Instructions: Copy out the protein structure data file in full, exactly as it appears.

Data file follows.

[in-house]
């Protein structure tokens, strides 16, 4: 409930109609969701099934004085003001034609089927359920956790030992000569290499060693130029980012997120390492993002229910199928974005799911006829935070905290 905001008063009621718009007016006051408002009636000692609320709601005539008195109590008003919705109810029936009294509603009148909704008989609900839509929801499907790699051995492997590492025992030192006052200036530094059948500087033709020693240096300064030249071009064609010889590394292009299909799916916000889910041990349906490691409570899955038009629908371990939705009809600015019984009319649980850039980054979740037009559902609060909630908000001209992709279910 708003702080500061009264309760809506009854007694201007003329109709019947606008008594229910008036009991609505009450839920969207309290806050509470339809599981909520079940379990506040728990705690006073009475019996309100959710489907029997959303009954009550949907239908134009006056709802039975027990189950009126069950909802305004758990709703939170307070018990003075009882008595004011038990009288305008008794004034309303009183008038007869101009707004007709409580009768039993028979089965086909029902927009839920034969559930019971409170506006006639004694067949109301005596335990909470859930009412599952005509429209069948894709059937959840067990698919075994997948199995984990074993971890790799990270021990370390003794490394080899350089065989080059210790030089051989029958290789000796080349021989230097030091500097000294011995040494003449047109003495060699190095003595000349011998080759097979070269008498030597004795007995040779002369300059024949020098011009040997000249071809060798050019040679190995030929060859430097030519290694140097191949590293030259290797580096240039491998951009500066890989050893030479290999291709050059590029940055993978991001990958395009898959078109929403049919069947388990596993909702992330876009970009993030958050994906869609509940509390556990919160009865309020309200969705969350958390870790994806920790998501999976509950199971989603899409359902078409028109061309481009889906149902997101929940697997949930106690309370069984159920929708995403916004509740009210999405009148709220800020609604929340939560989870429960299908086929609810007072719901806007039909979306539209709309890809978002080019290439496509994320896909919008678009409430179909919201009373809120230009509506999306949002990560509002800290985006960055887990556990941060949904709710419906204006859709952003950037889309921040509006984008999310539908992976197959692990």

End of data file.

[in-house]
């Protein structure tokens, strides 16, 4: 409930109609969701099934004085003001034609089927359920956790030992000569290499060693130029980012997120390492993002229910199928974005799911006829935070905290 905001008063009621718009007016006051408002009636000692609320709601005539008195109590008003919705109810029936009294509603009148909704008989609900839509929801499907790699051995492997590492025992030192006052200036530094059948500087033709020693240096300064030249071009064609010889590394292009299909799916916000889910041990349906490691409570899955038009629908371990939705009809600015019984009319649980850039980054979740037009559902609060909630908000001209992709279910 708003702080500061009264309760809506009854007694201007003329109709019947606008008594229910008036009991609505009450839920969207309290806050509470339809599981909520079940379990506040728990705690006073009475019996309100959710489907029997959303009954009550949907239908134009006056709802039975027990189950009126069950909802305004758990709703939170307070018990003075009882008595004011038990009288305008008794004034309303009183008038007869101009707004007709409580009768039993028979089965086909029902927009839920034969559930019971409170506006006639004694067949109301005596335990909470859930009412599952005509429209069948894709059937959840067990698919075994997948199995984990074993971890790799990270021990370390003794490394080899350089065989080059210790030089051989029958290789000796080349021989230097030091500097000294011995040494003449047109003495060699190095003595000349011998080759097979070269008498030597004795007995040779002369300059024949020098011009040997000249071809060798050019040679190995030929060859430097030519290694140097191949590293030259290797580096240039491998951009500066890989050893030479290999291709050059590029940055993978991001990958395009898959078109929403049919069947388990596993909702992330876009970009993030958050994906869609509940509390556990919160009865309020309200969705969350958390870790994806920790998501999976509950199971989603899409359902078409028109061309481009889906149902997101929940697997949930106690309370069984159920929708995403916004509740009210999405009148709220800020609604929340939560989870429960299908086929609810007072719901806007039909979306539209709309890809978002080019290439496509994320896909919008678009409430179909919201009373809120230009509506999306949002990560509002800290985006960055887990556990941060949904709710419906204006859709952003950037889309921040509006984008999310539908992976197959692990």